Category Archives: Lectures

Lecture at SPEP

I will be presenting a paper, entitled “Radicalizing Critical Theory beyond the Eurocentric Lodestone of Frankfurt,” at SPEP on October 19. It will be part of a panel that I am very proud to have co-organized with Romy Opperman and Verena Erlenbusch, entitled “Decolonial Genealogies of Critical Theory.” Click here for the full program.

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Presentation on CIA and Intellectuals at CTW/ATC 2017

Here is a recently posted video from the Critical Theory Workshop / Atelier de Théorie Critique 2017, in which I discuss my research on the CIA’s intellectual world war with Jennifer Ponce de León. Entitled “French Thought in Bad Company: The CIA’s Intellectual World War,” the conversation took place on July 3, 2017 at the EHESS in Paris.

Book Event at the Slought Foundation

An author-meets-critics session that will take place on Tuesday, September 26, 2017 from 6-8 p.m. at the Slought Foundation in Philadelphia. Entitled “Radical Imaginaires,” the discussion will be based on my two most recent books: Counter-History of the Present and Interventions in Contemporary Thought.

Event Description
This symposium brings together leading scholars in the fields of political theory, intellectual history, comparative literature and aesthetics to discuss two recent books by philosopher Gabriel Rockhill: Counter-History of the Present: Untimely Interrogations into Globalization, Technology, Democracy (Duke UP, 2017) and Interventions in Contemporary Thought: History, Politics, Aesthetics (Edinburgh UP, 2017 for the paperback edition). These works, whose contents are outlined below, perform a tectonic shift in the theoretical coordinates that frame our understanding of the contemporary. Cutting across multiple fields and debates, they intervene to propose both a novel form of theoretical practice and alternative conceptual models for understanding the multidimensionality of the current conjuncture as a force field of social struggle.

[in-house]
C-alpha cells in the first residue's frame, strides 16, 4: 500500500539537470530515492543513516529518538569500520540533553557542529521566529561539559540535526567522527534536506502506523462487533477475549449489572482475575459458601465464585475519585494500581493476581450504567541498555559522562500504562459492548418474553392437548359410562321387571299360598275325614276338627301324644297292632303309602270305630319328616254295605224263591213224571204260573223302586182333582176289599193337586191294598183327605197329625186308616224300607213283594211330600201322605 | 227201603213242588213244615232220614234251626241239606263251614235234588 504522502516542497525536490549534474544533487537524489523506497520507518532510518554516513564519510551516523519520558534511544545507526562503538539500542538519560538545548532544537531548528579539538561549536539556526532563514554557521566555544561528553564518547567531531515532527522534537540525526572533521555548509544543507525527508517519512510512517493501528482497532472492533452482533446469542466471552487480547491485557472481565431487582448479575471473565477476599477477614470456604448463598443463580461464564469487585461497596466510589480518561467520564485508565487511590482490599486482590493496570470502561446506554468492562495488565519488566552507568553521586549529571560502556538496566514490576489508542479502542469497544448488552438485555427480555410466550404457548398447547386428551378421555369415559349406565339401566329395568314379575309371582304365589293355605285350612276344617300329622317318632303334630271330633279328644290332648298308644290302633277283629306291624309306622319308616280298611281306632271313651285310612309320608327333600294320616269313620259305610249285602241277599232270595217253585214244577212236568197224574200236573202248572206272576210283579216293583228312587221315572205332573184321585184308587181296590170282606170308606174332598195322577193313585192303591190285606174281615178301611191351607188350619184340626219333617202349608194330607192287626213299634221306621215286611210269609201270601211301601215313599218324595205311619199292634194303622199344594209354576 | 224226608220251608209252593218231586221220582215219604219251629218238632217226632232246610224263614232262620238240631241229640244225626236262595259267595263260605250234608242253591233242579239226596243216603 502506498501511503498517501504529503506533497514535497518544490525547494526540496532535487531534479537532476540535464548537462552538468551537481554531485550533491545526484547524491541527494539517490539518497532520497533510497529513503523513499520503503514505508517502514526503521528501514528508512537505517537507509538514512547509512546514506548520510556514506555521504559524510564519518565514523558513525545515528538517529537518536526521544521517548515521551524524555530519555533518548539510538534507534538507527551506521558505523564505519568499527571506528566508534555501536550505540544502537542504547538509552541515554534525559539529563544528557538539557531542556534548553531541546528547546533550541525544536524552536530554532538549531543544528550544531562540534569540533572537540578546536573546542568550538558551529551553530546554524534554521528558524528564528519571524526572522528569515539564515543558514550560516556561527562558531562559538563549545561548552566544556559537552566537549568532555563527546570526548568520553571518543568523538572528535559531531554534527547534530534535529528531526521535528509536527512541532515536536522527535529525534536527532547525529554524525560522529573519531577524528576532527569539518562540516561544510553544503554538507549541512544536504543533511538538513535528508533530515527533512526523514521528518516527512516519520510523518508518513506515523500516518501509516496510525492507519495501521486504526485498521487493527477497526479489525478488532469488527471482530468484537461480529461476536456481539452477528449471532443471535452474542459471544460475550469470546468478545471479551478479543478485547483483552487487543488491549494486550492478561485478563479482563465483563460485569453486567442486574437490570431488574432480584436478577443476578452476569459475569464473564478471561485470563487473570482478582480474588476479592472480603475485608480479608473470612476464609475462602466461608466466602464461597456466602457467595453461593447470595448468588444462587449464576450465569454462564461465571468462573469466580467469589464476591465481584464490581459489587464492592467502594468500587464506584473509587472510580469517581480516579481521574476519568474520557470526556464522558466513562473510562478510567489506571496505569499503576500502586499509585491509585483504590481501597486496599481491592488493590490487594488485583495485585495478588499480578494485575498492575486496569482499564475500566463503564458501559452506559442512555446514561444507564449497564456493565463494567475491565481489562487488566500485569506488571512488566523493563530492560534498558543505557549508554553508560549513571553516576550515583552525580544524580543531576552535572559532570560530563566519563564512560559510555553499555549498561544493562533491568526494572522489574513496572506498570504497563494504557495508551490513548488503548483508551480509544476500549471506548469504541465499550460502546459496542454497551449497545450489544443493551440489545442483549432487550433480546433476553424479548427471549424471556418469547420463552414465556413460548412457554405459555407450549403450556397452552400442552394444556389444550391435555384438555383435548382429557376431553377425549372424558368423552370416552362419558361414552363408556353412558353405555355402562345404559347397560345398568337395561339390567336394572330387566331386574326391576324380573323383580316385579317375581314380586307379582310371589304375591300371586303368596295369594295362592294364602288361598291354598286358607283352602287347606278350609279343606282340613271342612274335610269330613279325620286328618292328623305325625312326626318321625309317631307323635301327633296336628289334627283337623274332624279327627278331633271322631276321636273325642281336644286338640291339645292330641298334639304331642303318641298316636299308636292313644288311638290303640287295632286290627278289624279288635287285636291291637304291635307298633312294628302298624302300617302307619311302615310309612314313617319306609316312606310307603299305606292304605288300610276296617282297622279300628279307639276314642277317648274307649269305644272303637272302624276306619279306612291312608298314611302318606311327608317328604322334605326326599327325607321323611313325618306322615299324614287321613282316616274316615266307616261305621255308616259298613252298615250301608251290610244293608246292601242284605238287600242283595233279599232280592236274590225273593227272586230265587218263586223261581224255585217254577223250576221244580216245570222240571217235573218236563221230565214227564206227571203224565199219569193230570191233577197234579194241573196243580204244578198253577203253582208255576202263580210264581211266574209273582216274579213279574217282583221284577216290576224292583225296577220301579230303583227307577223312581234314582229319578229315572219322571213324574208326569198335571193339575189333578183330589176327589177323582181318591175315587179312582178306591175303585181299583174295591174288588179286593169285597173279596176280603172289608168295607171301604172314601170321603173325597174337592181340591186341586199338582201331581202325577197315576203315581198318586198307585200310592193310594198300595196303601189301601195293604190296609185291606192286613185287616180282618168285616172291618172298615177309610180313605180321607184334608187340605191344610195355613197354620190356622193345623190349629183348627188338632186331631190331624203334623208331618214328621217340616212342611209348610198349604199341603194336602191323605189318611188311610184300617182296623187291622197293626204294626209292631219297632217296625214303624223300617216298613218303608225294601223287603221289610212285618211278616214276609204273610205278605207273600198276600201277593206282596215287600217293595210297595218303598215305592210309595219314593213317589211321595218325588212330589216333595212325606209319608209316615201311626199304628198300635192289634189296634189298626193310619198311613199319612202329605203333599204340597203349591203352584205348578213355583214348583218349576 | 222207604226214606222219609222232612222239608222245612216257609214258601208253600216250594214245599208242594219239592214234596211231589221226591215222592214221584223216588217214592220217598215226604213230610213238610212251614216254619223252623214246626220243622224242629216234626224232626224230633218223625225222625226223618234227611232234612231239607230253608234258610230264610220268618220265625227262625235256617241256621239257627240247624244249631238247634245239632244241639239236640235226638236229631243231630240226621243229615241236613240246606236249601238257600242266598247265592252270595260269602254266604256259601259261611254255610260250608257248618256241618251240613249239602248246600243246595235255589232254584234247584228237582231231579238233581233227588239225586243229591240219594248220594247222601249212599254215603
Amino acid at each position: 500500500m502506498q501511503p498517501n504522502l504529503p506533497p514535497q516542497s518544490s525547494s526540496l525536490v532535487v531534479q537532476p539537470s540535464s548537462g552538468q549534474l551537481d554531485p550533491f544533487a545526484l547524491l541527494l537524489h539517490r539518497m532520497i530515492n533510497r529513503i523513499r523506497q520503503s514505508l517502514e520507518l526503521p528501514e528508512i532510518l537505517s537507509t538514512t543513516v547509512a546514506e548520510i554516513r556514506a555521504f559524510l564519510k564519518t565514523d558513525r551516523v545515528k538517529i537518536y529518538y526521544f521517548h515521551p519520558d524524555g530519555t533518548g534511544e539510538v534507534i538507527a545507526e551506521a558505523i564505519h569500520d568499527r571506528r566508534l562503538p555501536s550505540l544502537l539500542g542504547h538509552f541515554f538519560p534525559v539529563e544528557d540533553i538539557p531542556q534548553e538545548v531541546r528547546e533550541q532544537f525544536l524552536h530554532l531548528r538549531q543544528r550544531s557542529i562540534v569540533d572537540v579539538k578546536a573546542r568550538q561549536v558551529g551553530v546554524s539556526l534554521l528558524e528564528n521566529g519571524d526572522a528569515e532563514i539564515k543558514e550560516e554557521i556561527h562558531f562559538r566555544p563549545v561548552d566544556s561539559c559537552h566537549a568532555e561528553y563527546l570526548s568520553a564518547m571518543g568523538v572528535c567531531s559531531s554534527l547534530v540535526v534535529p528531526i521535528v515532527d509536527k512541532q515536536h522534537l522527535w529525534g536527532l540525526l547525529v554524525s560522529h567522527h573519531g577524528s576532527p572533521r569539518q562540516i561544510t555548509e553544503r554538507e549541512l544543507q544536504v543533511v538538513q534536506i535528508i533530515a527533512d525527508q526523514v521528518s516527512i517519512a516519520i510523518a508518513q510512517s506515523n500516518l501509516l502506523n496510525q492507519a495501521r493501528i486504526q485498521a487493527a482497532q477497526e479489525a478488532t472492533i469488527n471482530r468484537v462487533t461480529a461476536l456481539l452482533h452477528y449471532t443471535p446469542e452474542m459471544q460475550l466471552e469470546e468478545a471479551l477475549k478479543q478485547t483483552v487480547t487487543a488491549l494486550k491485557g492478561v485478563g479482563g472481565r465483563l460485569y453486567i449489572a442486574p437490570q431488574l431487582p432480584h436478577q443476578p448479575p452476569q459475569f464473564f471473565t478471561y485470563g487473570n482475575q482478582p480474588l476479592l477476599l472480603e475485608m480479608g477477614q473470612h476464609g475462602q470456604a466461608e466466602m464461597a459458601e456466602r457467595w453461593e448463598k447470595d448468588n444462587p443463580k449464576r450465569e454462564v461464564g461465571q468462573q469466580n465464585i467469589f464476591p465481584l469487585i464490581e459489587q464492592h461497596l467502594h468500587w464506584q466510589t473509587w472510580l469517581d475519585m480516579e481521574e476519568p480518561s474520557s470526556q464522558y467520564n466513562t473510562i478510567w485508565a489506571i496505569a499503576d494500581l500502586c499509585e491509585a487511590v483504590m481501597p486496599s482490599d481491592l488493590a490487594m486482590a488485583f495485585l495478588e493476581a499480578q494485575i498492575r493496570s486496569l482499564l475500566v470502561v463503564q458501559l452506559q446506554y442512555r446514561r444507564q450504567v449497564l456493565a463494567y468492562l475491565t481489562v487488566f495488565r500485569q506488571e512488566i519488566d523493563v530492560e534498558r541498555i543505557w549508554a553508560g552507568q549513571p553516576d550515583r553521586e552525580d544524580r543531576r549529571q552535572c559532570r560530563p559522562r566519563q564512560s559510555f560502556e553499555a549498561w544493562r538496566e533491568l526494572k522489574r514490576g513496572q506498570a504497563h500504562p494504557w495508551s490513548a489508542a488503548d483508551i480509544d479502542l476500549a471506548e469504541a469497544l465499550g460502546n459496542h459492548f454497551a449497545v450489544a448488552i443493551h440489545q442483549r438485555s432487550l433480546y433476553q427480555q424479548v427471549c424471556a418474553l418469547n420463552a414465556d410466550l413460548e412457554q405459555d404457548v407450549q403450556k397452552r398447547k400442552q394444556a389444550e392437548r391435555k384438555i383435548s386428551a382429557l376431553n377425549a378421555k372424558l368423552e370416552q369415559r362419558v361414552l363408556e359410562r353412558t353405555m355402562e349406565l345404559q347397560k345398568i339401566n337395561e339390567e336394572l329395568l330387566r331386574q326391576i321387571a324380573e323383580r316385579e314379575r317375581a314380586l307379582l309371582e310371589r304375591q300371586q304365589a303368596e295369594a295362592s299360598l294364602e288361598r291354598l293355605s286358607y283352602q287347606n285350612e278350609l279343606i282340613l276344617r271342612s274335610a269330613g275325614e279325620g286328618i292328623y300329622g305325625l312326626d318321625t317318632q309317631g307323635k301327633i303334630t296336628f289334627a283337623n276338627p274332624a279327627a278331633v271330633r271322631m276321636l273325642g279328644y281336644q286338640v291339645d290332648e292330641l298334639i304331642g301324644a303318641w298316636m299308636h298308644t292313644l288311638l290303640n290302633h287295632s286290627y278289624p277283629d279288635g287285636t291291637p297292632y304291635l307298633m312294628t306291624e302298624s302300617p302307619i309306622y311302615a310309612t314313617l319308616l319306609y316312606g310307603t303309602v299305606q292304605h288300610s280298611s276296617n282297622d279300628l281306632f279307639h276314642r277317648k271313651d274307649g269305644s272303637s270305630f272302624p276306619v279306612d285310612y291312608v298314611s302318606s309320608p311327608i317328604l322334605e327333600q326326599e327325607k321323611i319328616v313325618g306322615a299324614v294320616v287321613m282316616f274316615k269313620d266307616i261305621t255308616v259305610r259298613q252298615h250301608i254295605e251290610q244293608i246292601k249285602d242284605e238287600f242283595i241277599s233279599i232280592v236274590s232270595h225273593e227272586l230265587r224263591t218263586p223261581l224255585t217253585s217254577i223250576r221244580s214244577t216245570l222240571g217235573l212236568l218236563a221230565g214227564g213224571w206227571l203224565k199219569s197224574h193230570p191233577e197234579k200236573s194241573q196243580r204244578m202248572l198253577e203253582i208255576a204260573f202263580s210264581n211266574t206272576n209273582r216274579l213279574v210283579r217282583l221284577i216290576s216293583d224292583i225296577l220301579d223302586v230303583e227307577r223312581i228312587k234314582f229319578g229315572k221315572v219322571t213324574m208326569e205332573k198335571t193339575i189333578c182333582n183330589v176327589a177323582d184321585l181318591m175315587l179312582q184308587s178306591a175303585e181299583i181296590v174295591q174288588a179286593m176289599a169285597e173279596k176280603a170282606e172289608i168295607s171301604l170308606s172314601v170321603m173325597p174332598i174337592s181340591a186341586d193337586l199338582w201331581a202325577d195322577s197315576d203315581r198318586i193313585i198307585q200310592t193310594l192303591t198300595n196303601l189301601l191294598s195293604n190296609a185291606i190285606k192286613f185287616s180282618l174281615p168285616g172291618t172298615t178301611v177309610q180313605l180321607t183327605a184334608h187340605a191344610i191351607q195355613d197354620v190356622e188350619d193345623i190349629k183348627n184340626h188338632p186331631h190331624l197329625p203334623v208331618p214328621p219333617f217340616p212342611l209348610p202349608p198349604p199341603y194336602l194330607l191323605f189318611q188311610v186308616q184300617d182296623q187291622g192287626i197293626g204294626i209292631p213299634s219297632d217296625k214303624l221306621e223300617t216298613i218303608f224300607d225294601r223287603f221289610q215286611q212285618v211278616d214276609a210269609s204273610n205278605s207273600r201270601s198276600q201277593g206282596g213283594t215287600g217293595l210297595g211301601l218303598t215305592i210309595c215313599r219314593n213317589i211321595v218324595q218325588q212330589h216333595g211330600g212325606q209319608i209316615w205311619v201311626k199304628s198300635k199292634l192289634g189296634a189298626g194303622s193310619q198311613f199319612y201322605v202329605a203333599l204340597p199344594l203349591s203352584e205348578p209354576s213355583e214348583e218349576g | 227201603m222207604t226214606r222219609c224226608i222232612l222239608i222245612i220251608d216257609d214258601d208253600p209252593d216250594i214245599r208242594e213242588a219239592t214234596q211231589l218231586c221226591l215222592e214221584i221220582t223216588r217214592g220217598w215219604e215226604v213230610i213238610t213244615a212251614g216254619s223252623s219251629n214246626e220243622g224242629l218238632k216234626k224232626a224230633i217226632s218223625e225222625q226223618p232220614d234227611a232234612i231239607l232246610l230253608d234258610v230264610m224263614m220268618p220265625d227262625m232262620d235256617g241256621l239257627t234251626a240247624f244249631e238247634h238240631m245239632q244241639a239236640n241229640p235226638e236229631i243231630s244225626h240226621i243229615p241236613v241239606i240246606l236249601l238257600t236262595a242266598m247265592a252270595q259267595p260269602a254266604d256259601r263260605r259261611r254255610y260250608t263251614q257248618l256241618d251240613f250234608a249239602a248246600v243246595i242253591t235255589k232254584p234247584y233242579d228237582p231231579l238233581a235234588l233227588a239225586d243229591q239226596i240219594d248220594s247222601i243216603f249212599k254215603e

Counter-History of the Present dismantles the widespread belief that we are living in a
democratized and globalized era intimately connected by a single, overarching economic and technological network. Arguing that it fails to account for the experiences of billions 51GyEIiJWHL._SX331_BO1,204,203,200_of people around the world, Rockhill interrogates the ways this political narratology has emerged in connection with the neocolonial expansion of neoliberalism, which often seeks to mask the oppressive dynamics of global capital behind the value-concept of democracy. He thereby puts into relief the development of a technico-democratic mission that historically mirrors the role played by the civilizing mission during the grand era of colonialism. Proposing a counter-history that simultaneously counters the narratives of this imperial mission and develops a new grammar for historical and political imaginaries, the book creates space for the articulation of futures no longer engulfed in the prison of the colonial present.